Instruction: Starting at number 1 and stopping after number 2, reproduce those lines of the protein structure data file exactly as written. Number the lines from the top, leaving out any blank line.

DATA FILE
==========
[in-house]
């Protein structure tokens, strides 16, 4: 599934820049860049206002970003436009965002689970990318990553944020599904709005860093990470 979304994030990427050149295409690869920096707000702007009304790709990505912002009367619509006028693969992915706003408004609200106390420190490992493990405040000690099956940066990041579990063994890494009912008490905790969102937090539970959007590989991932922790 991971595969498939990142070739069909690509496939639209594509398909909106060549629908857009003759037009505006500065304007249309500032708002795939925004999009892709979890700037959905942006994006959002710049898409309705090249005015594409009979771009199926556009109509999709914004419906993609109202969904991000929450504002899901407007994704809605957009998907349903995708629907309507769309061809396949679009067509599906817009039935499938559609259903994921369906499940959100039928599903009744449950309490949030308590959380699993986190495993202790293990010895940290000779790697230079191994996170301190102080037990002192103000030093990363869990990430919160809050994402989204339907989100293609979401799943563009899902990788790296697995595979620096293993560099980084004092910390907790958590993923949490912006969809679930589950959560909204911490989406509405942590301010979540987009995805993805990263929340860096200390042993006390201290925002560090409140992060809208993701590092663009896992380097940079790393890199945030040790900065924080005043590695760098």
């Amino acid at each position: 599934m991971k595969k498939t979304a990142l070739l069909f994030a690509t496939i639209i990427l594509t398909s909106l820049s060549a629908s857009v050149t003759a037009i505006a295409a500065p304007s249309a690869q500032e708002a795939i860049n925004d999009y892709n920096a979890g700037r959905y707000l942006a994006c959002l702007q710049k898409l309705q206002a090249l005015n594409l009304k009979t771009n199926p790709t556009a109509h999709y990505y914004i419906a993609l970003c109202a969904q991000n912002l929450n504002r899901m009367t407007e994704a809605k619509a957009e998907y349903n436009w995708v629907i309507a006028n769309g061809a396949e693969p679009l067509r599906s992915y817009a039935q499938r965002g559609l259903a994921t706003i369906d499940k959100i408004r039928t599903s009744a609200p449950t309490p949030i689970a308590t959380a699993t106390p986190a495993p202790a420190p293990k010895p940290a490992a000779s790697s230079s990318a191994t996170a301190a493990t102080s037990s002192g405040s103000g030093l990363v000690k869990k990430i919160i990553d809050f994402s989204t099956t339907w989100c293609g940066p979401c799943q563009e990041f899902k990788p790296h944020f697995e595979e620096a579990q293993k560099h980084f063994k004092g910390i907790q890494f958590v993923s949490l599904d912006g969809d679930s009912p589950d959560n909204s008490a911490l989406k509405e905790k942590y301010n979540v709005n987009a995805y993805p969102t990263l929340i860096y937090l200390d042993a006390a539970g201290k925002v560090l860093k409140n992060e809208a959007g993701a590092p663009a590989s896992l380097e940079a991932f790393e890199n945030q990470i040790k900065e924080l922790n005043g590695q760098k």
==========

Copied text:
[in-house]
């Protein structure tokens, strides 16, 4: 599934820049860049206002970003436009965002689970990318990553944020599904709005860093990470 979304994030990427050149295409690869920096707000702007009304790709990505912002009367619509006028693969992915706003408004609200106390420190490992493990405040000690099956940066990041579990063994890494009912008490905790969102937090539970959007590989991932922790 991971595969498939990142070739069909690509496939639209594509398909909106060549629908857009003759037009505006500065304007249309500032708002795939925004999009892709979890700037959905942006994006959002710049898409309705090249005015594409009979771009199926556009109509999709914004419906993609109202969904991000929450504002899901407007994704809605957009998907349903995708629907309507769309061809396949679009067509599906817009039935499938559609259903994921369906499940959100039928599903009744449950309490949030308590959380699993986190495993202790293990010895940290000779790697230079191994996170301190102080037990002192103000030093990363869990990430919160809050994402989204339907989100293609979401799943563009899902990788790296697995595979620096293993560099980084004092910390907790958590993923949490912006969809679930589950959560909204911490989406509405942590301010979540987009995805993805990263929340860096200390042993006390201290925002560090409140992060809208993701590092663009896992380097940079790393890199945030040790900065924080005043590695760098």